After resting on the lawn outside the Otway Light Station I needed to make a decision. Would I continue along the walk or quit now while I had the possibility of getting a lift back to town?

Up until now there had been a school group a couple of hours behind me for each section I had walked, they were camped close by each night. Close enough for me to know they were around and it was reassuring that if I had an accident they would likely find me. 
If I chose to continue I would be travelling through more remote parts of the park and from my discussion with the ranger, it was clear that there was absolutely no one else on the trail, either in front or behind me. You can only hike The Great Ocean Walk in one direction, East to West. I did not like the prospects of travelling alone in such bad weather.

Even at the Light Station there was no public phone, no mobile reception and no means of communicating with the ranger.  I was feeling less than positive about my prospects of completing the walk. 

One of the school leaders offered me a ride back to Apolo Bay in his ute but I was determined to keep going so I thanked him for the offer then proceeded 600 meters along the track to the Hikers camp ground. I found it difficult to get to the camp as there were a few busted tea tree limbs hanging across the path... not a good omen. When I got to the camp it was wet, my gear was wet too. 

I took off my leach bite shoe and sock, they squelched with the sound of thickly congealed blood sticking to leather and wool. I could smell the blood. The wound was small but my socks were disgusting! I looked down at my feet and could see bruises forming under the nails... 



I considered the potential for my feet giving out or the sleeping bag becoming ruined by water and decided there was too great a chance of me being stuck on that trail and not being able to get out until the ranger realized I hadn't reported finished in five more days.

It was then that I decided to quit the trail! 

I legged it back to the car park, had a quick word with one of the adult leaders of the school group, sured up a lift back to Apollo Bay and sat back on the grass and lolled in that terribly no man's land between relief and regret!

My trip home was quite fluky. We got to Apollo Bay Information Centre exactly 45 minutes before the bus to Geelong was due. I booked my tickets through to Melbourne and then sat at the bus shelter and watched rain clouds rolling over the hills and blasting Apollo bay with an icy cold spray of mountain rain while I waited for the bus.

The brisk refreshing delight of Otway coastal rain

Apollo Bay Bus shelter
Arrived at Geelong station with 10 minutes grace, enough time to hobble to the Melbourne bound platform and before I knew it I was on the train... At Southern Cross I switched tracks to the Hurstbridge line and my train arrived within 10 minutes. I can't remember exactly what time I got back to mum and dad's place but it was a dream run... From the time I arrived at the Light Station until the time I was was soaking in a hot bath was something like 7 hours. 

Geelong Station
The weather remained bad for hiking for the remainder of the week. I don't mind hiking in the rain, even if it's cold but I was not equipped to for wet nights. My down sleeping bag would have failed miserably and I would have been freezing. I am sure I made the right decision but can't help working through various scenarios that would have allowed me to complete the walk.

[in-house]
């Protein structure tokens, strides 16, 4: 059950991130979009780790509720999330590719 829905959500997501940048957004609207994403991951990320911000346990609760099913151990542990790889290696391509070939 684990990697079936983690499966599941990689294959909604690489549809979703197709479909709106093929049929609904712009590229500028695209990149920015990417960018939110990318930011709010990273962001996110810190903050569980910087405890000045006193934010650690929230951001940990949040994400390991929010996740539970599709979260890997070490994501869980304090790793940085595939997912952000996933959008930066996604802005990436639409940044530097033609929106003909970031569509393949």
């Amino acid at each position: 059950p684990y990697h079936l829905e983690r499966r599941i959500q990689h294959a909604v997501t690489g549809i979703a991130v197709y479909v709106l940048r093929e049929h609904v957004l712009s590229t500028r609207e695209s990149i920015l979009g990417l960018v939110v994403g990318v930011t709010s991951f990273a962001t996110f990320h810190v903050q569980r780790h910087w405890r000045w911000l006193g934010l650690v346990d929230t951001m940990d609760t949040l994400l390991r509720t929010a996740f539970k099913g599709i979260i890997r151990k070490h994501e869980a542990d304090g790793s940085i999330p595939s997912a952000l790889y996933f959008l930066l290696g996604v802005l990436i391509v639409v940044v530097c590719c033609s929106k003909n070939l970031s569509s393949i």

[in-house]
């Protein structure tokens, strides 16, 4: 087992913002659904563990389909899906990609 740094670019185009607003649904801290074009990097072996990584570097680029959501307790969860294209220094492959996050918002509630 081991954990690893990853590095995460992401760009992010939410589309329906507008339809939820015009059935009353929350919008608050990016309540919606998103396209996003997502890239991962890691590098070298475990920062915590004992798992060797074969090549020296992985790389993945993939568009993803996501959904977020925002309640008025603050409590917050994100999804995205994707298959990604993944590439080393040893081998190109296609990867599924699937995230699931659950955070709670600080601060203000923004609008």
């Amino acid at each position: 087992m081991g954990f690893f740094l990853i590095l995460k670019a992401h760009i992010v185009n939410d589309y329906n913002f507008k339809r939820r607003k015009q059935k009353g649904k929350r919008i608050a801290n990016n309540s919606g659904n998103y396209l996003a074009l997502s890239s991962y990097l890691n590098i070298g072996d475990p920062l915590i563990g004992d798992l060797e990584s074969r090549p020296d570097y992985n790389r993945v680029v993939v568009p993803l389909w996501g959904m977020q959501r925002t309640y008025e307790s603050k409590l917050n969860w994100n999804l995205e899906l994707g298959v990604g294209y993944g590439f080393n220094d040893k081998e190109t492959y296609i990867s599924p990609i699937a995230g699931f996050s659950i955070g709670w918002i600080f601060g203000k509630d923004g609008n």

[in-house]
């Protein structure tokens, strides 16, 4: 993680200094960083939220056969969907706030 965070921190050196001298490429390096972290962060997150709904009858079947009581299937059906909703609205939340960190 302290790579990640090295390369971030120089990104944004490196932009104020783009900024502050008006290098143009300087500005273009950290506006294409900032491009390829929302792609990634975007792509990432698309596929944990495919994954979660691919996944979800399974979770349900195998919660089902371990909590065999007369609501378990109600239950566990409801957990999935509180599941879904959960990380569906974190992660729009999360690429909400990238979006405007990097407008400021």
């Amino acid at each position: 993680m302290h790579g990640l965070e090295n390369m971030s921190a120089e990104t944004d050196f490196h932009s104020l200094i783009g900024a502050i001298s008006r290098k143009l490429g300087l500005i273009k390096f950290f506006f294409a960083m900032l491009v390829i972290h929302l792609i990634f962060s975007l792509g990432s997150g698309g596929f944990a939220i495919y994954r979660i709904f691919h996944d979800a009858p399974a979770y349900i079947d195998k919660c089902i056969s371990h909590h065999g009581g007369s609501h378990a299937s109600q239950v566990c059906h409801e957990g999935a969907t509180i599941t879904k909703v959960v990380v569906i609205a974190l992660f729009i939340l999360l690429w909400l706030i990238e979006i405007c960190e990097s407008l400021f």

Today 7 days later did we have a beautiful cool and sunny day.

One major failing of this track is the fact that you must book your camp sites in advance and there aren't any options for altering your schedule while on the track. If I could have deferred for a couple of days I would have found a way to complete the track in sections or at least taken a day's rest while I replace my sleeping bag.

I will return to The Great Ocean walk and I WILL complete it!

(Fin)

Sunday, May 20, 2018

Attempting the Great Ocean Walk (pt 4)

The Honeymoon is over
Friday morning I got up at first light, sorted out the wet from the dry, packed as much stuff as I could, ate some breakfast and some ABC instant mocha coffee (from Indonesia, very sweet) then attempted to dry and clean the mud off my tent.


Tent half collapsed... a somewhat messy affair
Dawn at Blanket Bay with rain on the horizon

Sunlight pressing though
 
A friendly farewell

Once everything was stowed away I set out on the 11km hike to the Lighthouse. Although I was now carrying quite a bit of excess weight in unwanted water, I was still able to enjoy the walk and found this part of the trail absolutely stunning! It wove through a series of landscapes, including a little bit of Ash Forest full of tree ferns and tall tall trees, then some beautiful stunted eucalypt groves with a ground cover of bracken and shrubs, and in the valleys were dense rain forest trees with ferns, mosses and lots of tiny birds. Between Blanket Bay and Point Franklin I saw 6 wallabies in the valleys and undergrowth. Also two deer on the open path.

Boot Cleaning Bay protection against spread of Phytophthora a parasitic fungas that kills plants

Wild views along the shipwreck coast (Point Lewis I think)

Bracken undergrowth

These forests are so special providing great protection from the wind, life beneath the canopy is far more comfortable than the bald hills we have created for agriculture.

Of course the New Moon is accompanied by Spring Tides so it was important to make river crossings and beach walks during the low tide. I arrived at Parker Inlet at a good time to cross the water was quite low and I could see the ocean bubbling and frothing at the creek mouth. I would not want to be there when the tide comes in. After crossing the creek I looked down and noticed blood on my boot. I felt no pain and knew straight away it must have been a leach. It must have been there a long time because it had gone of it's own accord and all that remained was a sock totally soaked in blood! 

Parker Inlet at low tide

Creek at Parker Inlet



The less gruesome view of leach meal time

Immediately after Parker Inlet was a very pretty but long stone stairway, it was a steady walk to the top but quite stable footing. Regardless of the quality of the track I still felt stuffed by the time I reached the top. My hips and toes were struggling under the weight of my pack. I had bruised toes from the downhill tramping and sore muscles in the hips and feet from unfamiliar exertion, but generally, I was able to keep the pace and continue. 


Hard slog up a pretty hill
 
Looking back


The next section was coastal heath and totally different from all the other sections I'd done. I was walking along the edge of a shear cliff face and the wind from the southern ocean was blowing hard against me. At some points there is a clear view along the coast and the lighthouse can be seen in the distance. Absolutely wild, raw power! It energized me but at my core I felt I was beginning to flag. By the time I reached the Light station I was knackered. I plonked on the grass and rested.

Windswept coastal heath



Board Walk and stairs

Cape Otway Lighthouse... Just over there... another 2 km to walk


(To be continued...)